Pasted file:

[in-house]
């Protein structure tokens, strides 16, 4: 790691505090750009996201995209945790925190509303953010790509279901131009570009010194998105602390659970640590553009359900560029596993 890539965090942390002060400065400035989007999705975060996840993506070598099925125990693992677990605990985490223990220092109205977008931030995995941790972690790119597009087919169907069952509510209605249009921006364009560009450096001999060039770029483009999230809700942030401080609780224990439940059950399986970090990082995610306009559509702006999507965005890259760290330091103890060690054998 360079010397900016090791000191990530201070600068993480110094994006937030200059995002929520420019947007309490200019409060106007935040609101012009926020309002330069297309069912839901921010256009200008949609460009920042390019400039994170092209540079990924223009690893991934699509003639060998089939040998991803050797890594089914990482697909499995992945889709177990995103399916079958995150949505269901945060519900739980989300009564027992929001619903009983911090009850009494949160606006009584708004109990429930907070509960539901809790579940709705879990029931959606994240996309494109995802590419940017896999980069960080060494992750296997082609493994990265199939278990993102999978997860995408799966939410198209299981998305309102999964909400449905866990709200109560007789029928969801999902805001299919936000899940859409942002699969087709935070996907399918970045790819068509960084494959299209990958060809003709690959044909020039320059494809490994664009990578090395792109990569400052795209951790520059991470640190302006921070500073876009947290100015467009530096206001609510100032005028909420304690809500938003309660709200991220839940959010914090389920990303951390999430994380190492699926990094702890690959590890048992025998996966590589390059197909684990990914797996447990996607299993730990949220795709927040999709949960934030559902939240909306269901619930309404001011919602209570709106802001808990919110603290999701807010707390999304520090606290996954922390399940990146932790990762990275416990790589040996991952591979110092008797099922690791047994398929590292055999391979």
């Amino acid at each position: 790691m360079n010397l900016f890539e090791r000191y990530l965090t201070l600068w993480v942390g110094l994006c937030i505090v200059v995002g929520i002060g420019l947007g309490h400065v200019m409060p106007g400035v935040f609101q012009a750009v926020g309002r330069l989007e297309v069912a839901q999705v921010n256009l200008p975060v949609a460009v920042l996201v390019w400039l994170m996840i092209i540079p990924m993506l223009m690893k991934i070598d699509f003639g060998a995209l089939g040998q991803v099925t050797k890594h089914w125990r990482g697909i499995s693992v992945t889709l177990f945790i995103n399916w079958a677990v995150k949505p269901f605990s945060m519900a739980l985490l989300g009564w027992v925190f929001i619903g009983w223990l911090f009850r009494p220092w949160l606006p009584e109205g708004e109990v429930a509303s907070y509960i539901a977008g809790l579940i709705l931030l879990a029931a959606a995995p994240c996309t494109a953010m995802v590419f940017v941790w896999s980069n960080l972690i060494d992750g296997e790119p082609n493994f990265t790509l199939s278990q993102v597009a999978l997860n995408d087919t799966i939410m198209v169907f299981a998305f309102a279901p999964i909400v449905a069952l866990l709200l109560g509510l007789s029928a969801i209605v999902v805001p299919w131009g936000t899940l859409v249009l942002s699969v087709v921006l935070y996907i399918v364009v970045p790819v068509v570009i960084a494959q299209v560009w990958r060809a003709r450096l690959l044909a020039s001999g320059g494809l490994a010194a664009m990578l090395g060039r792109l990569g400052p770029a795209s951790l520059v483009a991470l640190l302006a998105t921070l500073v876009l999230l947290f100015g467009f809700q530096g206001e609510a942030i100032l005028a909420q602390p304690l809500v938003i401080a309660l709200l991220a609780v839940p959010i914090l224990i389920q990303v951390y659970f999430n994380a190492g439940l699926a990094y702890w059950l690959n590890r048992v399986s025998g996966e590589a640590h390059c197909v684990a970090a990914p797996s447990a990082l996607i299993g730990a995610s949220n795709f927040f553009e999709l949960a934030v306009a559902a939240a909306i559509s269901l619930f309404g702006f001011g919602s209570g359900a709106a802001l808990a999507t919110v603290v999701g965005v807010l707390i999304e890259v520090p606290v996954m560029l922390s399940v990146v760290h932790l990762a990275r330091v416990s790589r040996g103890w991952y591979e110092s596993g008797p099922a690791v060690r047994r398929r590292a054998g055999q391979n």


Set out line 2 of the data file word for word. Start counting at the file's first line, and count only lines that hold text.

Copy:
């Protein structure tokens, strides 16, 4: 790691505090750009996201995209945790925190509303953010790509279901131009570009010194998105602390659970640590553009359900560029596993 890539965090942390002060400065400035989007999705975060996840993506070598099925125990693992677990605990985490223990220092109205977008931030995995941790972690790119597009087919169907069952509510209605249009921006364009560009450096001999060039770029483009999230809700942030401080609780224990439940059950399986970090990082995610306009559509702006999507965005890259760290330091103890060690054998 360079010397900016090791000191990530201070600068993480110094994006937030200059995002929520420019947007309490200019409060106007935040609101012009926020309002330069297309069912839901921010256009200008949609460009920042390019400039994170092209540079990924223009690893991934699509003639060998089939040998991803050797890594089914990482697909499995992945889709177990995103399916079958995150949505269901945060519900739980989300009564027992929001619903009983911090009850009494949160606006009584708004109990429930907070509960539901809790579940709705879990029931959606994240996309494109995802590419940017896999980069960080060494992750296997082609493994990265199939278990993102999978997860995408799966939410198209299981998305309102999964909400449905866990709200109560007789029928969801999902805001299919936000899940859409942002699969087709935070996907399918970045790819068509960084494959299209990958060809003709690959044909020039320059494809490994664009990578090395792109990569400052795209951790520059991470640190302006921070500073876009947290100015467009530096206001609510100032005028909420304690809500938003309660709200991220839940959010914090389920990303951390999430994380190492699926990094702890690959590890048992025998996966590589390059197909684990990914797996447990996607299993730990949220795709927040999709949960934030559902939240909306269901619930309404001011919602209570709106802001808990919110603290999701807010707390999304520090606290996954922390399940990146932790990762990275416990790589040996991952591979110092008797099922690791047994398929590292055999391979």